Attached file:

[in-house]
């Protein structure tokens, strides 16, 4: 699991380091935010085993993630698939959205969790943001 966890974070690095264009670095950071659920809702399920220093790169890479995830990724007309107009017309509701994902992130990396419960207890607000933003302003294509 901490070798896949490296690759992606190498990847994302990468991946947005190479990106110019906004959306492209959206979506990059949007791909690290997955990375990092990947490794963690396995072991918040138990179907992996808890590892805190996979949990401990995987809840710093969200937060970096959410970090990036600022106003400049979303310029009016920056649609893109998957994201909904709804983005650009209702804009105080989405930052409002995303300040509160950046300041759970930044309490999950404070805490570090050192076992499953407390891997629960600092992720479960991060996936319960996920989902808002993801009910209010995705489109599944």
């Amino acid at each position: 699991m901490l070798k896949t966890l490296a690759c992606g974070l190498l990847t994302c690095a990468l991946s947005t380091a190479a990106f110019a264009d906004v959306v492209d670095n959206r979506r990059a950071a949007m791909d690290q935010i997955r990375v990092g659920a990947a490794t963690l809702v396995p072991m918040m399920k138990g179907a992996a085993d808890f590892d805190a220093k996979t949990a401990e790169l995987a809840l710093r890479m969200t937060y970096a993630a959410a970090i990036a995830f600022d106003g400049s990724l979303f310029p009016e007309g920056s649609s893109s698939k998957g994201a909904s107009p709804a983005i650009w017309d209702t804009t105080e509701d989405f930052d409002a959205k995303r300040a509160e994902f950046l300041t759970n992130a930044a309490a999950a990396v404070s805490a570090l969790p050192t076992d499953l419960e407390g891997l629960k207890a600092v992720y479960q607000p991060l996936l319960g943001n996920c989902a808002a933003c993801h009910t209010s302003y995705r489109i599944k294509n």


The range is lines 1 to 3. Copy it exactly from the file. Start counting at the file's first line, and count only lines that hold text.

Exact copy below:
[in-house]
């Protein structure tokens, strides 16, 4: 699991380091935010085993993630698939959205969790943001 966890974070690095264009670095950071659920809702399920220093790169890479995830990724007309107009017309509701994902992130990396419960207890607000933003302003294509 901490070798896949490296690759992606190498990847994302990468991946947005190479990106110019906004959306492209959206979506990059949007791909690290997955990375990092990947490794963690396995072991918040138990179907992996808890590892805190996979949990401990995987809840710093969200937060970096959410970090990036600022106003400049979303310029009016920056649609893109998957994201909904709804983005650009209702804009105080989405930052409002995303300040509160950046300041759970930044309490999950404070805490570090050192076992499953407390891997629960600092992720479960991060996936319960996920989902808002993801009910209010995705489109599944």
């Amino acid at each position: 699991m901490l070798k896949t966890l490296a690759c992606g974070l190498l990847t994302c690095a990468l991946s947005t380091a190479a990106f110019a264009d906004v959306v492209d670095n959206r979506r990059a950071a949007m791909d690290q935010i997955r990375v990092g659920a990947a490794t963690l809702v396995p072991m918040m399920k138990g179907a992996a085993d808890f590892d805190a220093k996979t949990a401990e790169l995987a809840l710093r890479m969200t937060y970096a993630a959410a970090i990036a995830f600022d106003g400049s990724l979303f310029p009016e007309g920056s649609s893109s698939k998957g994201a909904s107009p709804a983005i650009w017309d209702t804009t105080e509701d989405f930052d409002a959205k995303r300040a509160e994902f950046l300041t759970n992130a930044a309490a999950a990396v404070s805490a570090l969790p050192t076992d499953l419960e407390g891997l629960k207890a600092v992720y479960q607000p991060l996936l319960g943001n996920c989902a808002a933003c993801h009910t209010s302003y995705r489109i599944k294509n």